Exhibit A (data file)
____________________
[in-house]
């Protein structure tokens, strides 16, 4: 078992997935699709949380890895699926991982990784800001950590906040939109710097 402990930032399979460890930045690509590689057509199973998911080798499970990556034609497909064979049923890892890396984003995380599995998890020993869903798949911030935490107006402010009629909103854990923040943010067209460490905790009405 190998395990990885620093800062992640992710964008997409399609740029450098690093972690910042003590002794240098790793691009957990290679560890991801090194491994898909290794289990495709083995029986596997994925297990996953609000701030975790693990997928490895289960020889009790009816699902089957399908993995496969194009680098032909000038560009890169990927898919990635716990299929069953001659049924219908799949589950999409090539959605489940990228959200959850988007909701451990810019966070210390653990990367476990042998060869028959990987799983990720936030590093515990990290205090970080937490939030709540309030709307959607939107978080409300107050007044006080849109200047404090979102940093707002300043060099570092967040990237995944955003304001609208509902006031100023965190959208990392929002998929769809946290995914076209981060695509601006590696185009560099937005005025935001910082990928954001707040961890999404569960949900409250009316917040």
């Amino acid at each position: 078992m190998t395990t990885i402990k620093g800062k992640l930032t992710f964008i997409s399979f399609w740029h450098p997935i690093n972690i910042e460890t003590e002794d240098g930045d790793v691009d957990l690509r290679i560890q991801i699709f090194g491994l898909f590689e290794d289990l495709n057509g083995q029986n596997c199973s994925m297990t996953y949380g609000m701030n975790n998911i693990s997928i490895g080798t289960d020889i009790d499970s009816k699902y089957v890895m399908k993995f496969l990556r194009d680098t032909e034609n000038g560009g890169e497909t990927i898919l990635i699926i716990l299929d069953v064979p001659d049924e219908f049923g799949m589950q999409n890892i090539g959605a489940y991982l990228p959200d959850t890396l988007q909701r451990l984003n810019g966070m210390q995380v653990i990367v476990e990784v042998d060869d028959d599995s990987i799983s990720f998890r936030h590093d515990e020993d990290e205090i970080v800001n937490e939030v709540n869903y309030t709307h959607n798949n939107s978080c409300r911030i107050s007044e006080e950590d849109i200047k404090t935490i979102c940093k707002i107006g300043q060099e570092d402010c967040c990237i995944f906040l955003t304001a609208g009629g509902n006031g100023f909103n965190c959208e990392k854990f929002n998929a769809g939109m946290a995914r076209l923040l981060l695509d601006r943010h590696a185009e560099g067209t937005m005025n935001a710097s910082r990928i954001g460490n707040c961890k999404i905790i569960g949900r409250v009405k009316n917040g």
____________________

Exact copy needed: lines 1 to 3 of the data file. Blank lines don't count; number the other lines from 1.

[in-house]
């Protein structure tokens, strides 16, 4: 078992997935699709949380890895699926991982990784800001950590906040939109710097 402990930032399979460890930045690509590689057509199973998911080798499970990556034609497909064979049923890892890396984003995380599995998890020993869903798949911030935490107006402010009629909103854990923040943010067209460490905790009405 190998395990990885620093800062992640992710964008997409399609740029450098690093972690910042003590002794240098790793691009957990290679560890991801090194491994898909290794289990495709083995029986596997994925297990996953609000701030975790693990997928490895289960020889009790009816699902089957399908993995496969194009680098032909000038560009890169990927898919990635716990299929069953001659049924219908799949589950999409090539959605489940990228959200959850988007909701451990810019966070210390653990990367476990042998060869028959990987799983990720936030590093515990990290205090970080937490939030709540309030709307959607939107978080409300107050007044006080849109200047404090979102940093707002300043060099570092967040990237995944955003304001609208509902006031100023965190959208990392929002998929769809946290995914076209981060695509601006590696185009560099937005005025935001910082990928954001707040961890999404569960949900409250009316917040």
């Amino acid at each position: 078992m190998t395990t990885i402990k620093g800062k992640l930032t992710f964008i997409s399979f399609w740029h450098p997935i690093n972690i910042e460890t003590e002794d240098g930045d790793v691009d957990l690509r290679i560890q991801i699709f090194g491994l898909f590689e290794d289990l495709n057509g083995q029986n596997c199973s994925m297990t996953y949380g609000m701030n975790n998911i693990s997928i490895g080798t289960d020889i009790d499970s009816k699902y089957v890895m399908k993995f496969l990556r194009d680098t032909e034609n000038g560009g890169e497909t990927i898919l990635i699926i716990l299929d069953v064979p001659d049924e219908f049923g799949m589950q999409n890892i090539g959605a489940y991982l990228p959200d959850t890396l988007q909701r451990l984003n810019g966070m210390q995380v653990i990367v476990e990784v042998d060869d028959d599995s990987i799983s990720f998890r936030h590093d515990e020993d990290e205090i970080v800001n937490e939030v709540n869903y309030t709307h959607n798949n939107s978080c409300r911030i107050s007044e006080e950590d849109i200047k404090t935490i979102c940093k707002i107006g300043q060099e570092d402010c967040c990237i995944f906040l955003t304001a609208g009629g509902n006031g100023f909103n965190c959208e990392k854990f929002n998929a769809g939109m946290a995914r076209l923040l981060l695509d601006r943010h590696a185009e560099g067209t937005m005025n935001a710097s910082r990928i954001g460490n707040c961890k999404i905790i569960g949900r409250v009405k009316n917040g």